Avg I/O response 948.6608 944.9069 925.5926 875.7668 848.5587 849.669
CPU Util 1.704198 1.832815 1.786065 1.684263 1.812719 1.675899


Performance: Promise FastTrak100

As the card section coves, this Promise FastTrak100 card is based on the Promise PDC20267 software RAID controller. Lets see how the card did.

As we saw before, the Promise FastTrak100 offered a variety of stripe sizes. The above graph shows that the performance of the card seems to peak around the 64KB to 128KB stripe range when it comes to how many I/Os per second the card can perform. As the stripe sizes get larger than these, the performance of the card seems to level off.

We see the same trend when looking at the MBs per second speed of the Promise FastTrak100. Here the maximum speeds reached occur around the 64KB to 128KB stripe range, after which speed levels off. For the raw numbers involved, please see the end of this section.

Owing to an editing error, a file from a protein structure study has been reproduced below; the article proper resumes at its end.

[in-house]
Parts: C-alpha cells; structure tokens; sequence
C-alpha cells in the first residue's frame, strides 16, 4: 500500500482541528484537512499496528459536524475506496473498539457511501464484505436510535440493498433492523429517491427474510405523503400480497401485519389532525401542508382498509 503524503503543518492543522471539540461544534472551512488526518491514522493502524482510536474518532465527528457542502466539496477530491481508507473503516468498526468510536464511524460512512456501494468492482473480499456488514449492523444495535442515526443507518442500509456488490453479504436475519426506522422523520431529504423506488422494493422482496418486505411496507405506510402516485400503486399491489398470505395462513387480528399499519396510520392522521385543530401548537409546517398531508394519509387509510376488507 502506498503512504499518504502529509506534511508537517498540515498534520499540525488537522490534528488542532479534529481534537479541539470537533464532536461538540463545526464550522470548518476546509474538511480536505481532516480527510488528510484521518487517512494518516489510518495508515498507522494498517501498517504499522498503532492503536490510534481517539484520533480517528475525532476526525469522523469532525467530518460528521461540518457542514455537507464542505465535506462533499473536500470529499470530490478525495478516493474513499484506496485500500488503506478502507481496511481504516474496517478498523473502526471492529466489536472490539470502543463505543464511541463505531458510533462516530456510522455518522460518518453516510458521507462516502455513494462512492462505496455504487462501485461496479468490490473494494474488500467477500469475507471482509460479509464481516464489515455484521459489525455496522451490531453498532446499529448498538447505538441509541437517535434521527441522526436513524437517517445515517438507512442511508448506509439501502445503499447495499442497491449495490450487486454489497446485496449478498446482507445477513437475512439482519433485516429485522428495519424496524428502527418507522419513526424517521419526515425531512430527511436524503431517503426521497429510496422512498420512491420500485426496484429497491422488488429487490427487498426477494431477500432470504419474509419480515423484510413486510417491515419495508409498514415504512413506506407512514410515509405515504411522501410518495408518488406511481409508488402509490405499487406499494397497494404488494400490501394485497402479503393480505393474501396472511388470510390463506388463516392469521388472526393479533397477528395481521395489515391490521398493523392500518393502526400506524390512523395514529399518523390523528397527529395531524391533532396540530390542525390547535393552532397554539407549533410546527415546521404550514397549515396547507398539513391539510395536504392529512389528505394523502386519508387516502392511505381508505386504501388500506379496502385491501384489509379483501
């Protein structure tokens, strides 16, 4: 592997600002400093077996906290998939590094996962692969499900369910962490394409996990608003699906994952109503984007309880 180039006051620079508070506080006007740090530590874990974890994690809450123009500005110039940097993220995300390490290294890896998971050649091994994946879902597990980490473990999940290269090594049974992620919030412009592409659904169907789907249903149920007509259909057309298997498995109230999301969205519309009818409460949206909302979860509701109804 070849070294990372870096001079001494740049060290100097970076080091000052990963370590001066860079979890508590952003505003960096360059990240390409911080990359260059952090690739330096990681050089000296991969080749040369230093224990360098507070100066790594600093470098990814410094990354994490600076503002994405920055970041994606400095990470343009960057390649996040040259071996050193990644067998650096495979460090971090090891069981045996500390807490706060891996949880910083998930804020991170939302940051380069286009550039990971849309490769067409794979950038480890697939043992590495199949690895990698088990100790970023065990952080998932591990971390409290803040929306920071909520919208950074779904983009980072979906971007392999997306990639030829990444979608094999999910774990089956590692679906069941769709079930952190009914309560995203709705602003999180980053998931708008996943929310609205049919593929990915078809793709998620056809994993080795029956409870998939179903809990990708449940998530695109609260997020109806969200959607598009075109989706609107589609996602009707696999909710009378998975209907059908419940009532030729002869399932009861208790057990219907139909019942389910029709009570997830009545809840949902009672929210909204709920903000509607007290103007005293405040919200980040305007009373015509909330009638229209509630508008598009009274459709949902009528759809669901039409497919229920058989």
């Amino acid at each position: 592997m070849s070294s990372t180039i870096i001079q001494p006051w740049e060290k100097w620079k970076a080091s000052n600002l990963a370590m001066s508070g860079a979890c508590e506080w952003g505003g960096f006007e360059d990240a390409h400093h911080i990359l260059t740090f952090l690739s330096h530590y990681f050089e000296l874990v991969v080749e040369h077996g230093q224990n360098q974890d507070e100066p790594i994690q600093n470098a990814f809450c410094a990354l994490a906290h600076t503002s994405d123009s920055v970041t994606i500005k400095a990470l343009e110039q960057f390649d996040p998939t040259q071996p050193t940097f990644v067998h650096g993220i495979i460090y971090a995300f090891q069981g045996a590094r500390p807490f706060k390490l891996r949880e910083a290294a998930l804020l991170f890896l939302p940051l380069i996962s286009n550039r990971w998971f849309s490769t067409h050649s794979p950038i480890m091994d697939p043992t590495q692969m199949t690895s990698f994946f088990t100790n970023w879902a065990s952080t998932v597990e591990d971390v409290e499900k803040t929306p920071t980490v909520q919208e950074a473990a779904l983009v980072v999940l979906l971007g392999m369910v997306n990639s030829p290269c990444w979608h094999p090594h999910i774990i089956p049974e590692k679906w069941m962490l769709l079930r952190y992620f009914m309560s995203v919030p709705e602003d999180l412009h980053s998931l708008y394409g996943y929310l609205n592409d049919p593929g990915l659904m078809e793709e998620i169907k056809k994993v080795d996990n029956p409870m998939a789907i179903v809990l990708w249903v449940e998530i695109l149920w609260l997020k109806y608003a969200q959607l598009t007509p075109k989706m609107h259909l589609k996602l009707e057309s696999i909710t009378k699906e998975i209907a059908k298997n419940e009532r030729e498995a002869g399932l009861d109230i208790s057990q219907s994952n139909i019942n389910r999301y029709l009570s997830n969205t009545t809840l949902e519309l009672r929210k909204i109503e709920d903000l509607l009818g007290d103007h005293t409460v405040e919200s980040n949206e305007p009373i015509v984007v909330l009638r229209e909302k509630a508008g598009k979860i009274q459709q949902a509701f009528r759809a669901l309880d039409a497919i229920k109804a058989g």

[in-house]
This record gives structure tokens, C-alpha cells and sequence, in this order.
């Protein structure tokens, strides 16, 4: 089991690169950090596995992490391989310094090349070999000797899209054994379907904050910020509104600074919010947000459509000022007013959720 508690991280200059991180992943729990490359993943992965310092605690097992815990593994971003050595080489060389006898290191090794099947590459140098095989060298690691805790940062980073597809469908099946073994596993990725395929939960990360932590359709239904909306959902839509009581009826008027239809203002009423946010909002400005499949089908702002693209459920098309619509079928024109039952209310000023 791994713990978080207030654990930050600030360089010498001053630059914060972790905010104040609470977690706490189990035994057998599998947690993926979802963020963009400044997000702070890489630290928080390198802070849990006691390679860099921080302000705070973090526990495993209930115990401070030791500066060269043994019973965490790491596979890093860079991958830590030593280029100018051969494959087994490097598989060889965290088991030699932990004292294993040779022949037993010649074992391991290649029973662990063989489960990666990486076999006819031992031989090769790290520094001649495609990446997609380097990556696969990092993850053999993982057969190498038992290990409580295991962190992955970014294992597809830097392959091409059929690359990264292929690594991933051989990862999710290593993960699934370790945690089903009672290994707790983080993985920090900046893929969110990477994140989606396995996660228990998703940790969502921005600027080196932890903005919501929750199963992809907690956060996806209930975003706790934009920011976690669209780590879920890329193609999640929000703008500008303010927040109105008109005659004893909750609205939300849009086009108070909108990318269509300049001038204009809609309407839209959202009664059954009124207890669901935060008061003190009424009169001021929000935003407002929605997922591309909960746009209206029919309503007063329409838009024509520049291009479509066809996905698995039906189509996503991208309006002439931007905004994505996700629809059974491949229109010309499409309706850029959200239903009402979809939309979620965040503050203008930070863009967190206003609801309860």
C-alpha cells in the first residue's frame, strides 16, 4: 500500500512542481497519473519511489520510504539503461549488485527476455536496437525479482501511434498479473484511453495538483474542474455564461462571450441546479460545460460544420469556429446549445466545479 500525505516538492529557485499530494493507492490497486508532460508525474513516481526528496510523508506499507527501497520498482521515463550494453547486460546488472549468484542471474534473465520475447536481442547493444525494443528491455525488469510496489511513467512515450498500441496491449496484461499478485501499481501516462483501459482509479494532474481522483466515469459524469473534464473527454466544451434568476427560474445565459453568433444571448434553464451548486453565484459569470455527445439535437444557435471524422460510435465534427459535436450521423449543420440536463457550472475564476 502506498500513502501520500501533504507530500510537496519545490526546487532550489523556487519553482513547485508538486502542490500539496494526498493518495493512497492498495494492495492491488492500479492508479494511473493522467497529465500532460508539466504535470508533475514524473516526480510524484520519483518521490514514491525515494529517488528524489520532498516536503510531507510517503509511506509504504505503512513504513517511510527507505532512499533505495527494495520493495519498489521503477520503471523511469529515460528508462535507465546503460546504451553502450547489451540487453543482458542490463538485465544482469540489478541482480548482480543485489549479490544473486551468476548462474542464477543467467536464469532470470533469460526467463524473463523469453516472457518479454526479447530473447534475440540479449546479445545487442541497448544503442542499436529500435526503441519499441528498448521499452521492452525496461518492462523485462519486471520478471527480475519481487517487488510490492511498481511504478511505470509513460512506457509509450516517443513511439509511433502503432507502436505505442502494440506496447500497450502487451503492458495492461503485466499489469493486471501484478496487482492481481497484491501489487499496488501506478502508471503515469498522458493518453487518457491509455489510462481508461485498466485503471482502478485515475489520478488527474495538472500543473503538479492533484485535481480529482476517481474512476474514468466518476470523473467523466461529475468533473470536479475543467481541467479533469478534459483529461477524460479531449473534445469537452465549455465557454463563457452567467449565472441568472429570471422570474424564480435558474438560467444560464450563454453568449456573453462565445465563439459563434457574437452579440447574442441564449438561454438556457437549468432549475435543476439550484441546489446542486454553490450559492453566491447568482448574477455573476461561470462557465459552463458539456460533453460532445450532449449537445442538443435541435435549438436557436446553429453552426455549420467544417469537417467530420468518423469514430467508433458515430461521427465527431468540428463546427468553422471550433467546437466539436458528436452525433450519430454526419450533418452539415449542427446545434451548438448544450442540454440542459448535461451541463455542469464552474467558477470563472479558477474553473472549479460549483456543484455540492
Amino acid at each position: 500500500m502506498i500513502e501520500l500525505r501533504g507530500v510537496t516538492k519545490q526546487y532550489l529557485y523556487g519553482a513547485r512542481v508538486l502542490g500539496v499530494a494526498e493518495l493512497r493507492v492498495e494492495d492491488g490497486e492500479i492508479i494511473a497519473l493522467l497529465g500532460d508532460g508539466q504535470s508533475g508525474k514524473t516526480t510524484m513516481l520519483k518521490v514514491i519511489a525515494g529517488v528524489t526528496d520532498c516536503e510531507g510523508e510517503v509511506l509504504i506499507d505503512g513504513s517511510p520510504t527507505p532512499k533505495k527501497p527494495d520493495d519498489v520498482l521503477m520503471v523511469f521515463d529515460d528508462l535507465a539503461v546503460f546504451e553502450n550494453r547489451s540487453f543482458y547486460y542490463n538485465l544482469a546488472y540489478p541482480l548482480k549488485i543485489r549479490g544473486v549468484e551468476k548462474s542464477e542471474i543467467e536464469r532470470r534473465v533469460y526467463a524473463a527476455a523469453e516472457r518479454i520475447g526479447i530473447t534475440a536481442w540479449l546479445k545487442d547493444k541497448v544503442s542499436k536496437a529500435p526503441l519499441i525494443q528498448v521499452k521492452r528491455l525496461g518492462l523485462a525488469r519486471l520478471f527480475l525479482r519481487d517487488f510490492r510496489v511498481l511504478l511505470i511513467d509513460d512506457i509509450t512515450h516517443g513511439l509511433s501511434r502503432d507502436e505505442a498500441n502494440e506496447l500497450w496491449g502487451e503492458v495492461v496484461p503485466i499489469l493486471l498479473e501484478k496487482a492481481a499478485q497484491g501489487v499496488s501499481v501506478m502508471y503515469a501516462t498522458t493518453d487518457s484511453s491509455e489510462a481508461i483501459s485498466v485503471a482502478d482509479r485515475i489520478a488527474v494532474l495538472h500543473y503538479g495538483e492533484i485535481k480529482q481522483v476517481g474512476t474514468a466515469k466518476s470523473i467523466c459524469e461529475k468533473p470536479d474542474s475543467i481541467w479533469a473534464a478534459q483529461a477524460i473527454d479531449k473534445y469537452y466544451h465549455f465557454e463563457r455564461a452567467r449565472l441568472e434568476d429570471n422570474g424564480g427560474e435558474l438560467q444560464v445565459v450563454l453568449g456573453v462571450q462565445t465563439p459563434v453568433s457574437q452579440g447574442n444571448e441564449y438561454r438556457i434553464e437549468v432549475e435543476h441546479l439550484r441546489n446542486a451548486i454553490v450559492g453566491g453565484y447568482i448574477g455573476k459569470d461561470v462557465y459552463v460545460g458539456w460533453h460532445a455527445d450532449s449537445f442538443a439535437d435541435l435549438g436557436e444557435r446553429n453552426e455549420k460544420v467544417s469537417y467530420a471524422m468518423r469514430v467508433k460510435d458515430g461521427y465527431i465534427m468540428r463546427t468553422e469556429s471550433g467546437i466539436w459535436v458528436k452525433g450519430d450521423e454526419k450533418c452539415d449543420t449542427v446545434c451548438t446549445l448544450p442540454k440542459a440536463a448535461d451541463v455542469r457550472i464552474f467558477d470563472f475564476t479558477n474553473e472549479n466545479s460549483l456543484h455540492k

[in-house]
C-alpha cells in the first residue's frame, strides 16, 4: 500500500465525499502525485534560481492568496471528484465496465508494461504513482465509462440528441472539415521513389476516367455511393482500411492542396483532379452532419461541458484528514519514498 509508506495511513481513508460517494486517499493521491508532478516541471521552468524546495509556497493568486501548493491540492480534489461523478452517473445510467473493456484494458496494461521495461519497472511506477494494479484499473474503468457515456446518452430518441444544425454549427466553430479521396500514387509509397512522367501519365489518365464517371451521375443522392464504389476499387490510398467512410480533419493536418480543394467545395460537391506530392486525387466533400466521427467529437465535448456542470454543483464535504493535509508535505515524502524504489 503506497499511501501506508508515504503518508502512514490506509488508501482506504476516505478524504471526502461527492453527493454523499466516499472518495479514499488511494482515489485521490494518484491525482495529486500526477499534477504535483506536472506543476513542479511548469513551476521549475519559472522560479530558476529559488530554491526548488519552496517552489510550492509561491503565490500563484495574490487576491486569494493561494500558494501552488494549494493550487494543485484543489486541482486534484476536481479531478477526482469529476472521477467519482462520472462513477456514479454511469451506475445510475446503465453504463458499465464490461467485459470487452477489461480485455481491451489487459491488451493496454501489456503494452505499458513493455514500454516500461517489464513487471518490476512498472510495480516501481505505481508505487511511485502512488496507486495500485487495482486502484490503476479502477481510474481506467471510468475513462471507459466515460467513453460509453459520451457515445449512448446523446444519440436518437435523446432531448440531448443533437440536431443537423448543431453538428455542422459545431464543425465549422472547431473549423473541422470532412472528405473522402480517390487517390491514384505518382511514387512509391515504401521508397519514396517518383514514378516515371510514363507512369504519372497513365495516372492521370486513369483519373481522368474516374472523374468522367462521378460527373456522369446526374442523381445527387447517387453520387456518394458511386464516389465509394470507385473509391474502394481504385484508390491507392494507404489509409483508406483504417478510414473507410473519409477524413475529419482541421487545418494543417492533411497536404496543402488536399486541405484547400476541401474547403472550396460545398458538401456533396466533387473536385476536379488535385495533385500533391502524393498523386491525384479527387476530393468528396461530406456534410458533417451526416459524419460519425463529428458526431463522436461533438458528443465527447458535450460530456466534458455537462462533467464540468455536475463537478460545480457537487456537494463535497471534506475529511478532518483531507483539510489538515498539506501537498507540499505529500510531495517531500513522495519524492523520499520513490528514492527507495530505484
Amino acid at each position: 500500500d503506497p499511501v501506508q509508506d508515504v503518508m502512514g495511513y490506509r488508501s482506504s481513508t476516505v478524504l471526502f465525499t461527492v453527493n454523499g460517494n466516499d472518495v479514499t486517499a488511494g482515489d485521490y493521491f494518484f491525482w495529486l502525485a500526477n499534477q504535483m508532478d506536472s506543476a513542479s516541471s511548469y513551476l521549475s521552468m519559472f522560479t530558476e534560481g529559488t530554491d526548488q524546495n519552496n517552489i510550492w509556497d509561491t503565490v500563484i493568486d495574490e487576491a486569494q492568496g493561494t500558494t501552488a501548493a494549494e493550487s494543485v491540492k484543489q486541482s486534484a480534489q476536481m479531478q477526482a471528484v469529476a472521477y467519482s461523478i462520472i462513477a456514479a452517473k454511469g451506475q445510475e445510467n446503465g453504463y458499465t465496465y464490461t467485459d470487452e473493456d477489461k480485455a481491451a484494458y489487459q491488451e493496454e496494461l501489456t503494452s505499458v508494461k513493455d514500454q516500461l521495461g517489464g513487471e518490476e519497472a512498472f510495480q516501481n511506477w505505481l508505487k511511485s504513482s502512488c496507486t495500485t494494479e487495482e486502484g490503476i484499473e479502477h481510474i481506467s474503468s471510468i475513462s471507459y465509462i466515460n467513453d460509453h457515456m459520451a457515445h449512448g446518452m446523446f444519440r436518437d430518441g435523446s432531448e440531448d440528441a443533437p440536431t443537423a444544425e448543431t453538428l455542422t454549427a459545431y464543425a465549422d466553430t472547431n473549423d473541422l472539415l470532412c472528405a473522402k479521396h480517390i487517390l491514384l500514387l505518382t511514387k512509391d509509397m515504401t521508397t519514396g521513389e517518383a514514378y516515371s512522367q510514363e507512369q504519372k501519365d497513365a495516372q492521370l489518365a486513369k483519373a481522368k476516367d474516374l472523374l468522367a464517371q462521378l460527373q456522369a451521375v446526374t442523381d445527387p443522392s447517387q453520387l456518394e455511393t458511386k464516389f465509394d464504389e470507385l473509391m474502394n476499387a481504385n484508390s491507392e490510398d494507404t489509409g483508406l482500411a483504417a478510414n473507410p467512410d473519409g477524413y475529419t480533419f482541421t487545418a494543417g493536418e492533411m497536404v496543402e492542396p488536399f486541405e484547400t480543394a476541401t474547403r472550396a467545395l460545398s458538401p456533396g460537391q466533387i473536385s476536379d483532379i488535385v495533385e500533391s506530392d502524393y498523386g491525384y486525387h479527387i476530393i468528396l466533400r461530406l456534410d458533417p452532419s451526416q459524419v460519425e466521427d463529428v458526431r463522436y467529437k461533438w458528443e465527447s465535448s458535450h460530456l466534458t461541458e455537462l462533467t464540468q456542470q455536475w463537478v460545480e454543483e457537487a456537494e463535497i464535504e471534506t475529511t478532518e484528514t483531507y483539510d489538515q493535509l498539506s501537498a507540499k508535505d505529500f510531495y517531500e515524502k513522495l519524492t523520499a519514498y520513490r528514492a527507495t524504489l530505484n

This time we see a mirror image of the previous results since in the measure of I/O response time lower is better. The minimum response times in all access patterns lied in the 64KB to 128KB stripe size range, with the performance leveling off after this.

As we saw in the AMI software RAID card testing, CPU usage varies greatly so we are really only able to report on trends we see in the graphs. Above we can clearly see that the smaller stripe sizes use much more CPU time than the larger ones. This is due to all the division work the CPU has to do when the stripe size is small. The trend is for the CPU utilization to decrease until the 128KB stripe size and then slightly increase again.

Once again it seems that the synthetic numbers outputted by Iometer equate to real world performance. In this case, the optimal stripe size appears to be 64KB, as this is where Content Creation Winstone 2001 was able to perform the best.